Written by Quintin Coetzee
On 14 and 15 November, members of the Zimbabwean military began stationing vehicles across the country’s capital, Harare, sending a strong message to the ruling government that it had reached the end of its patience with the status quo.
With current president, Robert Mugabe, effectively under house arrest, and the ruling party-aligned national broadcaster, Zimbabwe Broadcasting Corporation (ZBC) seized, Zimbabweans, and the rest of the world, watch on in anticipation of the outcome.
Mugabe and his party (ZANU-PF) have been in power, autocratically, for the past 37 years, since taking over from the country’s first president, Canaan Banana, in 1987. Throughout his years of rule, Mugabe has faced much opposition, from opposition parties and Zimbabwean citizens, against abuses of power in numerous forms.
The current situation was supposedly brought about by the recent ousting of former Vice President Emmerson Mnangagwa, who was dismissed on 6 November 2017. This was allegedly done in order to make way for Mugabe’s wife, Grace, to take the helm after the president steps down.
On 13 November, Commander of the Zimbabwe Defence Forces, Constantino Chiwenga released a statement criticizing those who were responsible for the dismissals of government officials in the ruling party. Chiwenga warned that the armed forces would be forced to intervene should the “purging” not stop.
On 14 November it was reported that soldiers and armoured military vehicles were seen headed towards the capital, Harare, after which several roads were blocked off, including the one leading to the president’s residence.
In the early hours of the following day, the military spokesperson, Major General SD Moyo, appeared on ZBC television to announce that the military had taken over the country, and that the president and his family were safe. He also stated that the armed forces would be “targeting criminals around him [Mugabe] who are committing crimes… that are causing social and economic suffering in the country”. It was later reported that several ZANU-PF politicians and government ministers were detained or arrested, including the country’s finance minister, Ignatious Chombo.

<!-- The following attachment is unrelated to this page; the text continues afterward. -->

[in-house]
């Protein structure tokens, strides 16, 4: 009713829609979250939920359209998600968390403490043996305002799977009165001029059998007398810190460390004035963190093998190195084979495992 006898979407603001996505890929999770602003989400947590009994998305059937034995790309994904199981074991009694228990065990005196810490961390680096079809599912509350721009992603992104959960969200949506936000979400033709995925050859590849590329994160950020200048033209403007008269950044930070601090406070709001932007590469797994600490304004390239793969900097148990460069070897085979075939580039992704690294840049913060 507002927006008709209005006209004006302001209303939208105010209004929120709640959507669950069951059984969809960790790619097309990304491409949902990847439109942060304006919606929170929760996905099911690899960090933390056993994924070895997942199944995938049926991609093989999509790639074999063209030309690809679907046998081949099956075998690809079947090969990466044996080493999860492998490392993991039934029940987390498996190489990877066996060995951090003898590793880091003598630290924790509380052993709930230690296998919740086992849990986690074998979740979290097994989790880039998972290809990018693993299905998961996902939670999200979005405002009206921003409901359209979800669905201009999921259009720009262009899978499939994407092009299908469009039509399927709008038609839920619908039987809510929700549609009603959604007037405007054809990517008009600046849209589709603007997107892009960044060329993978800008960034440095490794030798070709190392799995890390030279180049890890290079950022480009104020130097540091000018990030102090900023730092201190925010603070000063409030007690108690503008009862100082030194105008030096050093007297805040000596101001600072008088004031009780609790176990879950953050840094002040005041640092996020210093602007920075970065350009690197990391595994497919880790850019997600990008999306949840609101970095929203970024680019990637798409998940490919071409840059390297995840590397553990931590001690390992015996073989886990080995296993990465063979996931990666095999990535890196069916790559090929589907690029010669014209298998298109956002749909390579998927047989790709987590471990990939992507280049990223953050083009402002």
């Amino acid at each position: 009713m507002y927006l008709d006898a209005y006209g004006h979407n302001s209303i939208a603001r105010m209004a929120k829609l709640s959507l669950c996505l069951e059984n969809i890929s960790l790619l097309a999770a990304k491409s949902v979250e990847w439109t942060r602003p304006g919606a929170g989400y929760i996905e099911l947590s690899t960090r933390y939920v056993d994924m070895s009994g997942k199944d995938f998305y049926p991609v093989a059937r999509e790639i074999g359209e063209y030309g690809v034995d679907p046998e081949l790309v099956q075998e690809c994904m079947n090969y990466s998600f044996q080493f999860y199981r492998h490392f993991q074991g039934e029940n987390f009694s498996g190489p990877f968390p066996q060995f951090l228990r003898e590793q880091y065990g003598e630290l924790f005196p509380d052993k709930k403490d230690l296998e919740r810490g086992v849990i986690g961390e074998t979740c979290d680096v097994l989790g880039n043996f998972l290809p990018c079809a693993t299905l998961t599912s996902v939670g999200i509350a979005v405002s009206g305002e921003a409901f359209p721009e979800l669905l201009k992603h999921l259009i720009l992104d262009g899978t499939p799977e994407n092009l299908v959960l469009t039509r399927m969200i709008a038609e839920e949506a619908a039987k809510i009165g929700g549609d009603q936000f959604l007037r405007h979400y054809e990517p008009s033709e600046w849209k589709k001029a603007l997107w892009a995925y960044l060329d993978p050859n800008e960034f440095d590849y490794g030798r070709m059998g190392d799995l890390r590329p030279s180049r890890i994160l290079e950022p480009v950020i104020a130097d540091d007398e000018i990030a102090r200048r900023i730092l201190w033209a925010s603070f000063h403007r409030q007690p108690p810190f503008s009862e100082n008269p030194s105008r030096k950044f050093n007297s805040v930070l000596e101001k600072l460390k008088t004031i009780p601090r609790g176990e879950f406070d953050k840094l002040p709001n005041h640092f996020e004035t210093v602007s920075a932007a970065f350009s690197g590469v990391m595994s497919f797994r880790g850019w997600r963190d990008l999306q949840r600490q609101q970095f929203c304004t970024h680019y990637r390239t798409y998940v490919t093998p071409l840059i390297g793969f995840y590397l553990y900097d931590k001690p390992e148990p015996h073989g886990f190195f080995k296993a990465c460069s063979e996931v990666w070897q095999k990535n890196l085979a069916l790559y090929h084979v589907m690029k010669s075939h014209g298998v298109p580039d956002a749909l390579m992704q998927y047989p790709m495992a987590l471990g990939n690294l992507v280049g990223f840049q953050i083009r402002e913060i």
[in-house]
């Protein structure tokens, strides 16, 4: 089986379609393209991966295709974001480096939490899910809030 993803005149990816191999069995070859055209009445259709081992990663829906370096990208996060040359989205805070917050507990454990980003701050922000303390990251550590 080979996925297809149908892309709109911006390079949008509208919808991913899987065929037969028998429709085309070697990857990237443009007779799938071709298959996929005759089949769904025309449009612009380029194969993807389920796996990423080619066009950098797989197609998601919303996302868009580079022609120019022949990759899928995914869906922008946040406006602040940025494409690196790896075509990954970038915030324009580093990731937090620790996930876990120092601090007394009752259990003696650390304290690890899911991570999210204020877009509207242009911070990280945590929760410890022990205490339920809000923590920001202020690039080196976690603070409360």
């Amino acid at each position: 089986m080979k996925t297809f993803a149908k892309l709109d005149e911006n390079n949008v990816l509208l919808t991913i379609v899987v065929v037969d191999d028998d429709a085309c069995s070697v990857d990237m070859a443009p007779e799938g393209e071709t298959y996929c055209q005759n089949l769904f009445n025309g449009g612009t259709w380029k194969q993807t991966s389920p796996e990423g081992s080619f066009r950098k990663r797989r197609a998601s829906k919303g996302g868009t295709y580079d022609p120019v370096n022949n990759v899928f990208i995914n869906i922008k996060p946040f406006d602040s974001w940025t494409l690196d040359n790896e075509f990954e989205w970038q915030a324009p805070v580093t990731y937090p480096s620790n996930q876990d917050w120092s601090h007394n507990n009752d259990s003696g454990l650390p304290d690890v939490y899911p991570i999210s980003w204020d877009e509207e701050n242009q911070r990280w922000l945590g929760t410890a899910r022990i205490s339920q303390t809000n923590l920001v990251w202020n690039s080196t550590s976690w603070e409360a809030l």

Zimbabwe’s economy has been in poor shape for many years, and military members have had to sometimes go for months on end without having their salaries paid by the current leadership.
One potential scenario is the leading of a transitional government by Mnangagwa. Another is the handing over of power to Mugabe, provided the military is satisfied that said power won’t be passed on to his spouse. A third option involves Constantino Chiwenga taking power. Finally, a snap election could be called, giving Zimbabweans an opportunity to head to the polls in order to decide the future of the country themselves.
Whatever the outcome, Zimbabweans are likely hoping to face a very different political environment going forward – one which brings about the much-needed prosperity that citizens deserve to see after decades of economic decline. Whether or not these changes come about peacefully remains to be seen.
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